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Will vendors really give up proprietary protocols to support SIP?

Will vendors really give up proprietary protocols in support of SIP or at least find a way to coexist? Expert Bob Thompson offers his perspective.

Will vendors really give up proprietary protocols in support of SIP or at least find a way to coexist?

They will have to as telephony and communication technologies continue to move from hardware-driven to software-driven assets. Proprietary systems are hugely hardware constricted and, as a result, cannot easily meet the full range of today's enterprise needs, including the desire for greater cost savings and greater expectations about how communication solutions must link with real business processes and objectives. Proprietary IP PBX controls, for example, completely miss the boat on being open to best-of-breed third-party applications and custom-designed solutions that can meet specific business goals and create significant competitive advantages.

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As for co-existence, that is essentially what we have today. The road to SIP interoperability is a mixed bag of proprietary and open SIP solutions -- a reality that is based on the different weights enterprises attach to factors such as investment costs -- on the one hand – and future business benefits – on the other. Pragmatic organizations continue to hold tight to proprietary legacy systems. For this group, SIP add-ons remain an attractive alternative for adding incremental business value.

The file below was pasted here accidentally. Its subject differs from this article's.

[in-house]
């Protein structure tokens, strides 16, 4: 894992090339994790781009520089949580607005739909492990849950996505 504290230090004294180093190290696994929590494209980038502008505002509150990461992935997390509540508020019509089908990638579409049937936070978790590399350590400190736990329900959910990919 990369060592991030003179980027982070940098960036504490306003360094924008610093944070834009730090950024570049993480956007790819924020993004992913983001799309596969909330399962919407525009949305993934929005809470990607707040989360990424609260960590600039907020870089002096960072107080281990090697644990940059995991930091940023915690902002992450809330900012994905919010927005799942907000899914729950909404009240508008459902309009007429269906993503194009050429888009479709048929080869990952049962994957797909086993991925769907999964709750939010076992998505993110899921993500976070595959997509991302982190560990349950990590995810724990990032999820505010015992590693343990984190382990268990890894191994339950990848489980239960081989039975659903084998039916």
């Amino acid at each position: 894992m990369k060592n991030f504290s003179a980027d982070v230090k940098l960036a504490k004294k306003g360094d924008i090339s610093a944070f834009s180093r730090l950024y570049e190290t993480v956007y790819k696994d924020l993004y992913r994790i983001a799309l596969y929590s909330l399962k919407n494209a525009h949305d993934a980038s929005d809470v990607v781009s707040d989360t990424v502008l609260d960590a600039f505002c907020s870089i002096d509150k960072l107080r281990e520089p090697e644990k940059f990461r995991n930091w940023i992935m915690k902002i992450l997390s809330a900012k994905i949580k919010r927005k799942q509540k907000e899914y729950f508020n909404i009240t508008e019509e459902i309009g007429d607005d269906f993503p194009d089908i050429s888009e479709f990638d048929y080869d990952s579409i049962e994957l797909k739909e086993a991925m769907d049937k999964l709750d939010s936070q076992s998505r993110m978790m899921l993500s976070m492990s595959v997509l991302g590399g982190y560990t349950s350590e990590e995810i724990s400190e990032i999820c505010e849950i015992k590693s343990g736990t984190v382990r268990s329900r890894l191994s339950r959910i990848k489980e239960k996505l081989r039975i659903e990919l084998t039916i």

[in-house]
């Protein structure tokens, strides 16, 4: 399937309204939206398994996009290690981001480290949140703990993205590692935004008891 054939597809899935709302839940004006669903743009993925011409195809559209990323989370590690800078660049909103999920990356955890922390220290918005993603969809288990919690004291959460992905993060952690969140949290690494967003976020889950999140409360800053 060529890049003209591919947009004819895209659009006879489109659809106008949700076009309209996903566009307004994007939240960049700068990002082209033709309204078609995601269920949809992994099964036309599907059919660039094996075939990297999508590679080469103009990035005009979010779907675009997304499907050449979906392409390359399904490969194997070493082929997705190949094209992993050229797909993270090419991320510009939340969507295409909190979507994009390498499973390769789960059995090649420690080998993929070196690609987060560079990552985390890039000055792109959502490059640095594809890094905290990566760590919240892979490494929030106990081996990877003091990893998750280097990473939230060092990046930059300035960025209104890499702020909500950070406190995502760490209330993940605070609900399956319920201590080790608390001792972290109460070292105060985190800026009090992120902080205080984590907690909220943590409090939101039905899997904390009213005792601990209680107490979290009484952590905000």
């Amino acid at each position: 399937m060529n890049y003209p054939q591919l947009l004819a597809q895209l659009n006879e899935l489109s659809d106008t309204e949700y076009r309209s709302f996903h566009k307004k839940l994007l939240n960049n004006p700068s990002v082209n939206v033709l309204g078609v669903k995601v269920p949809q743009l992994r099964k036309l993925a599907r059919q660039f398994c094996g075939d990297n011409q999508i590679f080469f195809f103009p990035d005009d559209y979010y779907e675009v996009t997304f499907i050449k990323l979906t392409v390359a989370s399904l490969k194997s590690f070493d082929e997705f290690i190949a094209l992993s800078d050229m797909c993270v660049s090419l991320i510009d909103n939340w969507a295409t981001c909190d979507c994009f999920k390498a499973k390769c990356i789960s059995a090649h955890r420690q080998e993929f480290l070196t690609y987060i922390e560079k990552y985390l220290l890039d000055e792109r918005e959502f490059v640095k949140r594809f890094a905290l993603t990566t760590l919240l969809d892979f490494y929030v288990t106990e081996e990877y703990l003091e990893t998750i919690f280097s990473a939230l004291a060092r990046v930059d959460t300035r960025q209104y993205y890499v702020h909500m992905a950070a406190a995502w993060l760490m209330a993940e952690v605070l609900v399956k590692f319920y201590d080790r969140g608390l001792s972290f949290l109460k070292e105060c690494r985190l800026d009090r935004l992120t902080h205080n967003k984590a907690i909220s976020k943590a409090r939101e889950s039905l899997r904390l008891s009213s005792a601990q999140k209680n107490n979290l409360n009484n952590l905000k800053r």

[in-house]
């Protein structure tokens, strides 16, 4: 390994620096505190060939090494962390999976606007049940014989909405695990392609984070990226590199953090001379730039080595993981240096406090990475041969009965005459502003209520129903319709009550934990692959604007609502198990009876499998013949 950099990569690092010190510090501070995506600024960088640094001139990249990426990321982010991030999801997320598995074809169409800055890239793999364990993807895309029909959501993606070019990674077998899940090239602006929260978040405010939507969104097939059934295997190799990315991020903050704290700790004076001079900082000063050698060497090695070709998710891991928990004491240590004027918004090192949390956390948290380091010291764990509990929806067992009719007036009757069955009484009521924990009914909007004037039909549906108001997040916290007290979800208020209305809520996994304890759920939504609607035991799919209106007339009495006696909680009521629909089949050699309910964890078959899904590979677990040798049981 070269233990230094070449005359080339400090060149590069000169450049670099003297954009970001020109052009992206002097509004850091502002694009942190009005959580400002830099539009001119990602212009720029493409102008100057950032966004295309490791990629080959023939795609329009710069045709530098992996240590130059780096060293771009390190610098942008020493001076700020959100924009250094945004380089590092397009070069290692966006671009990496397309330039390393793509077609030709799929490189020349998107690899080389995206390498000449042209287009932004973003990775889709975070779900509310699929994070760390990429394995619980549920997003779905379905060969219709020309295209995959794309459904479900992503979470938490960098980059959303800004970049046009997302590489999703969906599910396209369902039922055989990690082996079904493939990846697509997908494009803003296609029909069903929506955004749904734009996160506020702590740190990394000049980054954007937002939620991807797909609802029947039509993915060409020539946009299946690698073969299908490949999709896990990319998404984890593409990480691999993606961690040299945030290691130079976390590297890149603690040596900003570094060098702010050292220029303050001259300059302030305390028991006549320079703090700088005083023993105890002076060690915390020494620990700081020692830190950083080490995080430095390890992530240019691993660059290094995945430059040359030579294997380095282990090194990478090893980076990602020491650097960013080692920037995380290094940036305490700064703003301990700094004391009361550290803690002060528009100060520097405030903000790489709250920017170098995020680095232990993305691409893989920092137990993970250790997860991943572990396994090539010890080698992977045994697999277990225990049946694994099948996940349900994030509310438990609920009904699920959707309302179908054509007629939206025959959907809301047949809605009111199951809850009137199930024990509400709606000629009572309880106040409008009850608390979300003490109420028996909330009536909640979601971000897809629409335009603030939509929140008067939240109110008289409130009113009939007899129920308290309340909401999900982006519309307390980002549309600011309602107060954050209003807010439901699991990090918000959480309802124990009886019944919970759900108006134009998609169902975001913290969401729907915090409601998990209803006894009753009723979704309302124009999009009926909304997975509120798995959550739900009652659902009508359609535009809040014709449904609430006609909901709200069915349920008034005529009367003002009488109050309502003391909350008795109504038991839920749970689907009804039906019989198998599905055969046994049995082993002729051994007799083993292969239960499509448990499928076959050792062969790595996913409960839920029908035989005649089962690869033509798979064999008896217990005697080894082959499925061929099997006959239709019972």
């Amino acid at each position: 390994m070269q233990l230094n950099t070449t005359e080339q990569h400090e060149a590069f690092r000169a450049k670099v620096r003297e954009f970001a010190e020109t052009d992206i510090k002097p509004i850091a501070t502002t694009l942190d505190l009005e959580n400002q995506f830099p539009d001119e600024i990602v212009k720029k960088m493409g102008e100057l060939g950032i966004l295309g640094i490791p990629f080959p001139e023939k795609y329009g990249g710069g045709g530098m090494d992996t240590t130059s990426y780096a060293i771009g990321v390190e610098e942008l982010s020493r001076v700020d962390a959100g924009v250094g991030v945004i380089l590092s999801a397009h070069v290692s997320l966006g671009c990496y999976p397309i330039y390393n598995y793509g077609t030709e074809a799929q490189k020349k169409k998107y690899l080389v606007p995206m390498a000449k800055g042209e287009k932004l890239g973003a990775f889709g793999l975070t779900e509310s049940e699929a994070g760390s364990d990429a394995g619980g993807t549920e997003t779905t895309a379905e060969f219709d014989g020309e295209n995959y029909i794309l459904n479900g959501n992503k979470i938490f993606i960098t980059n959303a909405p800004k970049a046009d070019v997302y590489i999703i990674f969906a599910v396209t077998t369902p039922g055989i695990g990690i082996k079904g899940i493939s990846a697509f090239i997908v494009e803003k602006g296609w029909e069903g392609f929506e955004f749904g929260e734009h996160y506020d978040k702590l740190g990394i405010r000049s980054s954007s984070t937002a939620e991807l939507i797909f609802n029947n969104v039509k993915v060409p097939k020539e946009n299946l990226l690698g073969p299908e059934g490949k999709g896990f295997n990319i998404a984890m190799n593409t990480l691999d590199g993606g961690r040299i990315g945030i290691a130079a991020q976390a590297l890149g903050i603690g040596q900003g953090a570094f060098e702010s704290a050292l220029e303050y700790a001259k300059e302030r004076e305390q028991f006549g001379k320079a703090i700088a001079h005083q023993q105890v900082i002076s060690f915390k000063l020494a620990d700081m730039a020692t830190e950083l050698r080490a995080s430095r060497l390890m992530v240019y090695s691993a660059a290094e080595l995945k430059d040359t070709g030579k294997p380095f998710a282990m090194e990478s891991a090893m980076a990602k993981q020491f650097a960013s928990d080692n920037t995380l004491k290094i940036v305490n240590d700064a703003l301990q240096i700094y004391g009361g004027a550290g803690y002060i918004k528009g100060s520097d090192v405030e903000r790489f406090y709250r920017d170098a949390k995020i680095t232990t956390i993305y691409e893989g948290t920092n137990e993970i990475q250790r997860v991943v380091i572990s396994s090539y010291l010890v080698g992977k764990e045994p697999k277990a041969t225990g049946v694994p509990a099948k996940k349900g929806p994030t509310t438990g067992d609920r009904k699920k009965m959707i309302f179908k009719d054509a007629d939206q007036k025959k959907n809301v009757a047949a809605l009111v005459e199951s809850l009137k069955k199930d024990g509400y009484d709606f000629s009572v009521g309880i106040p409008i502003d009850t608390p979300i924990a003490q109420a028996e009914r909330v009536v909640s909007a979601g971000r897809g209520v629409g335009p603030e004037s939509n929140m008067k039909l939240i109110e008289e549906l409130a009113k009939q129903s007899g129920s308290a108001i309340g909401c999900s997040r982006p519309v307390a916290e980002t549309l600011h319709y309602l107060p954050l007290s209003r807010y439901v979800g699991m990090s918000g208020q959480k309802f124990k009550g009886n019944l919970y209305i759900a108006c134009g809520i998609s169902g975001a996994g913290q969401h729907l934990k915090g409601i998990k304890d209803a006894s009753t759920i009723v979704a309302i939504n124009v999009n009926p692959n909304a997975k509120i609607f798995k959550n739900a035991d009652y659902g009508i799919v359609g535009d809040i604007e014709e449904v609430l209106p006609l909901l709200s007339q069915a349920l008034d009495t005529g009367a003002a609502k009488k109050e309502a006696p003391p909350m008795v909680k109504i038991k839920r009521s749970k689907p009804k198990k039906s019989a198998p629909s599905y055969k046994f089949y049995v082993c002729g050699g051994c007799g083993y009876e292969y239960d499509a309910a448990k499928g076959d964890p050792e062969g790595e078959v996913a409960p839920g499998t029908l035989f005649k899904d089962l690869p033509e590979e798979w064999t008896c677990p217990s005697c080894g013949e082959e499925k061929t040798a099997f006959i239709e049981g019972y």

For bolder enterprises, SIP systems are viewed as a center piece for significantly advancing business strategies. This enterprise segment will continue to expand, beyond just early adopters, as more examples come to the surface to demonstrate the competitive advantages of open SIP systems. By definition, these are the solutions that are designed to support best-of-breed as well as enterprise-specific enhancements. Momentum for native SIP will also be difficult to avoid as more and more carrier and public service solutions embrace open SIP solutions, as well as the adoption of non-phone open SIP applications such as the Microsoft Live Communications Server 2005 platform.

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